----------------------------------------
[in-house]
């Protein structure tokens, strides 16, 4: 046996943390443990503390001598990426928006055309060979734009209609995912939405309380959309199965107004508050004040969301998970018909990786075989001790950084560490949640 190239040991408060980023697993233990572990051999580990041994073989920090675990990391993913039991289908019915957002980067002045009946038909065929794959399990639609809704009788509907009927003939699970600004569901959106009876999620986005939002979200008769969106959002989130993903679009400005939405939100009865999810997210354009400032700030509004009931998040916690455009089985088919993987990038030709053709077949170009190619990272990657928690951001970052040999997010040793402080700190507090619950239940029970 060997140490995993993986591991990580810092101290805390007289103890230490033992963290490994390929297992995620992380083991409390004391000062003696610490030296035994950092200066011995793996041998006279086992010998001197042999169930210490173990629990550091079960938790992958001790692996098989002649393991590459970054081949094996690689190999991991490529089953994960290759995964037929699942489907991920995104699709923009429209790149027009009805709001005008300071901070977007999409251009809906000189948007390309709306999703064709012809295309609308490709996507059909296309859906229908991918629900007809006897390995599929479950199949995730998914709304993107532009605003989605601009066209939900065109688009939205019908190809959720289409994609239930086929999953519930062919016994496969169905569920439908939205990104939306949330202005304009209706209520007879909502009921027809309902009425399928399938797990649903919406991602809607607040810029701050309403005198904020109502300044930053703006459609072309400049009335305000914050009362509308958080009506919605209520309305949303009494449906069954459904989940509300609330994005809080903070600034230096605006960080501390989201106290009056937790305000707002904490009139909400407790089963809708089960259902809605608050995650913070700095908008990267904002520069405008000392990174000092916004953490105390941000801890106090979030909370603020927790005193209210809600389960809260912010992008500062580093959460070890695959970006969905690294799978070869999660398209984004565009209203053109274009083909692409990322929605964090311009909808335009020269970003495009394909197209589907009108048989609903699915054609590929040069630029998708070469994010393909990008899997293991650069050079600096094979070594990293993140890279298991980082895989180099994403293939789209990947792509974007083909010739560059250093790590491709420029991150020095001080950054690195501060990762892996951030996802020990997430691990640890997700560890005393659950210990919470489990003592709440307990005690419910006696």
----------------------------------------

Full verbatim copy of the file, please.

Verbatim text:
[in-house]
């Protein structure tokens, strides 16, 4: 046996943390443990503390001598990426928006055309060979734009209609995912939405309380959309199965107004508050004040969301998970018909990786075989001790950084560490949640 190239040991408060980023697993233990572990051999580990041994073989920090675990990391993913039991289908019915957002980067002045009946038909065929794959399990639609809704009788509907009927003939699970600004569901959106009876999620986005939002979200008769969106959002989130993903679009400005939405939100009865999810997210354009400032700030509004009931998040916690455009089985088919993987990038030709053709077949170009190619990272990657928690951001970052040999997010040793402080700190507090619950239940029970 060997140490995993993986591991990580810092101290805390007289103890230490033992963290490994390929297992995620992380083991409390004391000062003696610490030296035994950092200066011995793996041998006279086992010998001197042999169930210490173990629990550091079960938790992958001790692996098989002649393991590459970054081949094996690689190999991991490529089953994960290759995964037929699942489907991920995104699709923009429209790149027009009805709001005008300071901070977007999409251009809906000189948007390309709306999703064709012809295309609308490709996507059909296309859906229908991918629900007809006897390995599929479950199949995730998914709304993107532009605003989605601009066209939900065109688009939205019908190809959720289409994609239930086929999953519930062919016994496969169905569920439908939205990104939306949330202005304009209706209520007879909502009921027809309902009425399928399938797990649903919406991602809607607040810029701050309403005198904020109502300044930053703006459609072309400049009335305000914050009362509308958080009506919605209520309305949303009494449906069954459904989940509300609330994005809080903070600034230096605006960080501390989201106290009056937790305000707002904490009139909400407790089963809708089960259902809605608050995650913070700095908008990267904002520069405008000392990174000092916004953490105390941000801890106090979030909370603020927790005193209210809600389960809260912010992008500062580093959460070890695959970006969905690294799978070869999660398209984004565009209203053109274009083909692409990322929605964090311009909808335009020269970003495009394909197209589907009108048989609903699915054609590929040069630029998708070469994010393909990008899997293991650069050079600096094979070594990293993140890279298991980082895989180099994403293939789209990947792509974007083909010739560059250093790590491709420029991150020095001080950054690195501060990762892996951030996802020990997430691990640890997700560890005393659950210990919470489990003592709440307990005690419910006696």